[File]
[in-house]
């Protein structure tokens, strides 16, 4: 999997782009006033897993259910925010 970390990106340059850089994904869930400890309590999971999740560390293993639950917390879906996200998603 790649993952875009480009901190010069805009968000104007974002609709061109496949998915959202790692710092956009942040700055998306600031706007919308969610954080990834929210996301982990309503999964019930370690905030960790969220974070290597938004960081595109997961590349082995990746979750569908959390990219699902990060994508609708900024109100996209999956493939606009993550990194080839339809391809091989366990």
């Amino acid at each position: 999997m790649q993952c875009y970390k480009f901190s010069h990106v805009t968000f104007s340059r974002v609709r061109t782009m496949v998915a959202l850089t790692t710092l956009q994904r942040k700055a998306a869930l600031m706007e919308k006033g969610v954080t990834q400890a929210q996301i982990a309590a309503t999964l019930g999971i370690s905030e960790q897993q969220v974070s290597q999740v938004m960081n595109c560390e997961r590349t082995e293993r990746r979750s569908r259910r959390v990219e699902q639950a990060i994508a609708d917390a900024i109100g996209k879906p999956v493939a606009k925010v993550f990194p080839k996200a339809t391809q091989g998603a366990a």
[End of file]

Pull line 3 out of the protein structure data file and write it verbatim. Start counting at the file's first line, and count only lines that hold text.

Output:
């Amino acid at each position: 999997m790649q993952c875009y970390k480009f901190s010069h990106v805009t968000f104007s340059r974002v609709r061109t782009m496949v998915a959202l850089t790692t710092l956009q994904r942040k700055a998306a869930l600031m706007e919308k006033g969610v954080t990834q400890a929210q996301i982990a309590a309503t999964l019930g999971i370690s905030e960790q897993q969220v974070s290597q999740v938004m960081n595109c560390e997961r590349t082995e293993r990746r979750s569908r259910r959390v990219e699902q639950a990060i994508a609708d917390a900024i109100g996209k879906p999956v493939a606009k925010v993550f990194p080839k996200a339809t391809q091989g998603a366990a």